5 Things To Do Before You Sign A Lease Extension
It dawns on your one morning on the elevator ride to your office: you’ve got exactly a year before your lease expires. As your mind remembers all the great times you’ve had in this office, it simultaneously starts racing about the future.
When it comes to whether you should sign a lease extension or not, ask yourself these three basic questions:
- Do I want to relocate?
- Do I plan to outgrow this space soon?
- Do I expect a downsizing to happen?
If you answered “no” to all these questions, you might want to sign a lease extension. And once you come to that conclusion, there’s five things you should do in preparation.
Start Your Evaluation Early
You don’t want to find yourself in a panic and frantically sign a lease extension out of desperation. Instead, start evaluating the space 12 months prior to the lease expiration. This gives you plenty of time to know if you want to renew. And if not, find another office space to move into at the conclusion of your lease.
If you approach your landlord regarding an extension too late, you’ll lose all leverage in the negotiation process. But if you go into negotiations with a clear understanding of the market and your overall objectives, you hold the cards in your hand.
Hire a Commercial Real Estate Broker
Tenants often forego a broker’s assistance when it comes to lease renewals. Perhaps you think that your familiarity with the space and landlords gives you plenty of experience. But don’t write off a broker’s help quite yet.
Generally, the landlord pays for the costs of tenant brokers, even in the case of a renewal. With that kind of deal, who wouldn’t want assistance? You can get an experienced real estate professional to help you understand market trends, negotiation options and other office spaces that may work even better for your company.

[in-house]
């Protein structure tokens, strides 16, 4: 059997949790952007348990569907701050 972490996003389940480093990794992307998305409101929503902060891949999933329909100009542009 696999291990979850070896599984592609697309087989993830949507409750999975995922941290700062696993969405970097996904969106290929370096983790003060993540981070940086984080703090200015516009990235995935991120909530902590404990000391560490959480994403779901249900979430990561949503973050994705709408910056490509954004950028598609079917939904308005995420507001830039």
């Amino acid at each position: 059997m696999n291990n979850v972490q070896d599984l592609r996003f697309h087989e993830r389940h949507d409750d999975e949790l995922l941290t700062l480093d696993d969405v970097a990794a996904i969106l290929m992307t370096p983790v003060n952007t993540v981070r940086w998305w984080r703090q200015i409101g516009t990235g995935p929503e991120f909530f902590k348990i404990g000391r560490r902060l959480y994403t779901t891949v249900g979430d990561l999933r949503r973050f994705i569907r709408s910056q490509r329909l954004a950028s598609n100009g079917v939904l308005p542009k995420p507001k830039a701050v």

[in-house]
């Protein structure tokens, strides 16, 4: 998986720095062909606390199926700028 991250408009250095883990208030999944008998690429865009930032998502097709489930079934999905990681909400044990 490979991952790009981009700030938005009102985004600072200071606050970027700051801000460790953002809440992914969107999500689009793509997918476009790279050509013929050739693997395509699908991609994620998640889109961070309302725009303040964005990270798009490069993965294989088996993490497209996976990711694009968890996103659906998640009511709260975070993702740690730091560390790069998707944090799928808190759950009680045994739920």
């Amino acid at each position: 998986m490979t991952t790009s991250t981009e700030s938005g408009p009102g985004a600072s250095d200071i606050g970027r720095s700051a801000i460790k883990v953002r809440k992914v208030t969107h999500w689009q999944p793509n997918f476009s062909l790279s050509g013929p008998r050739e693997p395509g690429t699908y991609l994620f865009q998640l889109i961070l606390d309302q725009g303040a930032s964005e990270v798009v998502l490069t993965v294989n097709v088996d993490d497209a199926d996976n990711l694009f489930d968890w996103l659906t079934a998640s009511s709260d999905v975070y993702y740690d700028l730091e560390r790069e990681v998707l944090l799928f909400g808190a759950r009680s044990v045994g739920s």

Research Other Available Properties
Investigating the market is one of the most important things you can do. Although a broker can provide powerful insight, you can learn about market trends even if you decide to take on this responsibility yourself.
Even if you have no intentions of moving, evaluate other properties. This will give you market knowledge for what others offer, negotiation opportunities and the current fair market value.
Leverage Your Insider Knowledge
Since you’ve spent time in the office space, you have insider knowledge of the strengths and weaknesses. You have greater leverage than you had the first time you signed the lease, simply because you know more. Knowledge is power.
What things do you wish you negotiated into the agreement the first time? Do certain things in the building bother you? Write it down and bring it up during negotiations.
Engage in an Amicable Negotiation
Now you can go into the negotiation process with market insights and insider knowledge about the building. Approach this time in a friendly manner, because landlords will make greater concessions for great tenants.
Ask for more than you really want. It will give you room to negotiate. And if you need help negotiating the best deal, don’t shy away from the opportunity to work with a good tenant broker. They’ll help you every step of the way, from the beginning evaluation to the time you officially sign a lease extension.